Beneath her simple garments she was svelte and
powerfully muscled, with fur brushed into patterns that counterpointed
the dark rosettes. The smaller feline's eyes flickered as she saw a
swelling in the leopardess' belly indicating that she was beginning to
show a pregnancy. Aside from a few bands hung with tiny, decorative sea
shells, the only other remarkable thing she wore on her person was a
small pouch strapped to her hip containing five Spontoon shell notes, a
matchbook from the La Royale hotel, an Alpine army knife, and a gold
ring with a simple setting of a diamond flanked by two smaller red and
blue gemstones, and a brass key on a loop of knotted red yarn. In the
bundle in her hand, the tabby saw the tinfoil wrapped leftovers of
several gourmet meals, and blushed slightly at the sound of her own
stomach grumbling faintly.
Dorothy's eyebrows raised in interest as she peered
into the stranger's aura, noticing that the ephemeral patterns of
energy closely mirrored the patterns brushed into the female's fur. She
saw a kind, gentle soul with a touch of sadness at the edges, an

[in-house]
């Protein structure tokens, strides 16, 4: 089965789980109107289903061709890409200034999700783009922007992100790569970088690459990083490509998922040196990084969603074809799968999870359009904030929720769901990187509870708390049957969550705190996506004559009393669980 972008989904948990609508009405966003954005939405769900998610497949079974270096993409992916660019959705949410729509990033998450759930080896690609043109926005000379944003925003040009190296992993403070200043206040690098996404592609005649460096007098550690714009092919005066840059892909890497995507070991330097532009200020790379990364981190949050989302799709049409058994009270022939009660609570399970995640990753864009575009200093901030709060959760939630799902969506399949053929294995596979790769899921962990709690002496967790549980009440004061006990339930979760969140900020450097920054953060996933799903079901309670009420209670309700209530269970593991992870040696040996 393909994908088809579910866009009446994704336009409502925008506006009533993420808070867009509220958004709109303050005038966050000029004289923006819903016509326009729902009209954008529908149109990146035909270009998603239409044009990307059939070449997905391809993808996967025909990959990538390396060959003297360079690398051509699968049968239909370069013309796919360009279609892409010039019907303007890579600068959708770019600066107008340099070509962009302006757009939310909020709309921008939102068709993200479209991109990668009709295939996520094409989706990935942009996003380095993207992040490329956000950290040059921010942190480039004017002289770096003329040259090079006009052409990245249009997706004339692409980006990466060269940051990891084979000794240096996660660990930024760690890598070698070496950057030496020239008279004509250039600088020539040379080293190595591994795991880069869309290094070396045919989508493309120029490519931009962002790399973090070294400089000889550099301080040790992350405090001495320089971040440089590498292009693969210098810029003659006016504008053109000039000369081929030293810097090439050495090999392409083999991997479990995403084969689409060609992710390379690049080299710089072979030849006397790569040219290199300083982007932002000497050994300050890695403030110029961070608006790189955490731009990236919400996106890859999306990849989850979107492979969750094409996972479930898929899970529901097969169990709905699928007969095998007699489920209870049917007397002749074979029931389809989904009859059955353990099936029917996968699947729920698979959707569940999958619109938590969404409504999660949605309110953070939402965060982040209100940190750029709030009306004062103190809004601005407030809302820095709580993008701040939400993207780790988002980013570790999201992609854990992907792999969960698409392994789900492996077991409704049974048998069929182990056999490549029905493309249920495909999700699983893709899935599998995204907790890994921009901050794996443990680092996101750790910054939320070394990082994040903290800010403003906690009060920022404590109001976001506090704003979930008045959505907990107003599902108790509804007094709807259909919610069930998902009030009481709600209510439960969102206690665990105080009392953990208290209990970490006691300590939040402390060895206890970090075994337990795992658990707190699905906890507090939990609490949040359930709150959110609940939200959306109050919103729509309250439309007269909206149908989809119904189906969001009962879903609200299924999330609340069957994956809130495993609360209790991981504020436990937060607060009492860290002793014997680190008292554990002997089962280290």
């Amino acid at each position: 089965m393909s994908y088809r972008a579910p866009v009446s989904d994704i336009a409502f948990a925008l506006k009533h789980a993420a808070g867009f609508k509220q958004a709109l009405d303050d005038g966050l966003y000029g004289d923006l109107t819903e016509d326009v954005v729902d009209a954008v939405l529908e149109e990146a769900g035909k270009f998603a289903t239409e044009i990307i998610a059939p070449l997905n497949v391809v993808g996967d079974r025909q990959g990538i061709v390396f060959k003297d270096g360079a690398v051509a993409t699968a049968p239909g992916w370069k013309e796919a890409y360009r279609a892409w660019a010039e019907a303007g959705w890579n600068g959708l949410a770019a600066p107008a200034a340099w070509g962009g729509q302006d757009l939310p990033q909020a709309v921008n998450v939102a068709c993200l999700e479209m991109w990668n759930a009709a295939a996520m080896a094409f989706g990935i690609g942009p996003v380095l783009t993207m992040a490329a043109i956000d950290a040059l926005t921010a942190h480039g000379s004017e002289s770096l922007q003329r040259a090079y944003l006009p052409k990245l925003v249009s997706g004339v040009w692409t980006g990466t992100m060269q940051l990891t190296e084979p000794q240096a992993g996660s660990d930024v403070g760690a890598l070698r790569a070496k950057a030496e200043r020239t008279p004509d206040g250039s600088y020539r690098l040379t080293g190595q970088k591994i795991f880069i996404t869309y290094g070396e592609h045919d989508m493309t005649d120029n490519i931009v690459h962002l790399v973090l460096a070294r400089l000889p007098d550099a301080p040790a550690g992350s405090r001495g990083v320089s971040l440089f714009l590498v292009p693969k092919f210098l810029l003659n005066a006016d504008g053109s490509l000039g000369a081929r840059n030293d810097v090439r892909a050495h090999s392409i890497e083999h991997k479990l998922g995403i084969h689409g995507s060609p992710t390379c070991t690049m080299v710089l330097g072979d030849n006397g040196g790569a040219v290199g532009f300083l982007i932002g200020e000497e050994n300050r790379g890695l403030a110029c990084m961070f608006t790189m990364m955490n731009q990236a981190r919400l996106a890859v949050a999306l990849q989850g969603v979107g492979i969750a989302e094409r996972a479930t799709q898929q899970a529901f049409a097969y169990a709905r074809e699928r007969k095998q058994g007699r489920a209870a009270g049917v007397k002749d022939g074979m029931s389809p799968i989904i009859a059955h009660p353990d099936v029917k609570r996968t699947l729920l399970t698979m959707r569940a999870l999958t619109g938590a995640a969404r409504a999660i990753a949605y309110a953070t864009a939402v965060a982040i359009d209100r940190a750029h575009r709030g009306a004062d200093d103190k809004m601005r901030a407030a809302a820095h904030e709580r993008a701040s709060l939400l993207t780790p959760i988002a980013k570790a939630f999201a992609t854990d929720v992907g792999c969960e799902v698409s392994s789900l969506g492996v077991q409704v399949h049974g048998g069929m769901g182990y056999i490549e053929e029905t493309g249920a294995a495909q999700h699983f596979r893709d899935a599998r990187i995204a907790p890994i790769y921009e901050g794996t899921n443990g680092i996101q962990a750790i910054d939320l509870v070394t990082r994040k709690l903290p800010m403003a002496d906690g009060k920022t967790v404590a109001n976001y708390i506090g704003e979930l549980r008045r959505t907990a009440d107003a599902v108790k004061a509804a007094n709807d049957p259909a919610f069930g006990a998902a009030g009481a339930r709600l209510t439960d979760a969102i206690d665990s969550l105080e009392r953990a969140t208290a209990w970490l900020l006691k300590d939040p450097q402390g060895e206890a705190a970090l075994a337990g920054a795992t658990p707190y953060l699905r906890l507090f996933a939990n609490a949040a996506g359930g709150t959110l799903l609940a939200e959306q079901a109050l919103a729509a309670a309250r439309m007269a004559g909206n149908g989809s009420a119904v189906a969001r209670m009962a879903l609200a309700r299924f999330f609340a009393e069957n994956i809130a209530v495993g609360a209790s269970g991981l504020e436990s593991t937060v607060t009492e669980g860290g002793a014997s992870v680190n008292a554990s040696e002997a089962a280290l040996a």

undercurrent of anxiousness, but a core of unshakeable optimism, and
signs of an uncanny connection to larger forces. A faint, pulsing
spark, simple and as innocent as emptiness, could be seen in the depths
of the leopardess' belly. She could see that the dark furred stranger
meant her and her lapine companion no harm, at least.
As her vision refocused, she could feel the rabbit
doe tense at her side, her voice guarded. "Y'all part o' the welcomin'
The leopardess nodded as Dorothy laid a calming hand
on Miss Early's shoulder. "Easy, Jane. She's friendly."
A slash of white teeth appeared across the
stranger's dark features. "It is so. I am Huakela Jones, daughter of
Mrs. Pearl haltingly acknowledged her. "I'm Dorothy
Pearl, and this is Jane Early. How can we help you, Missus Jones?"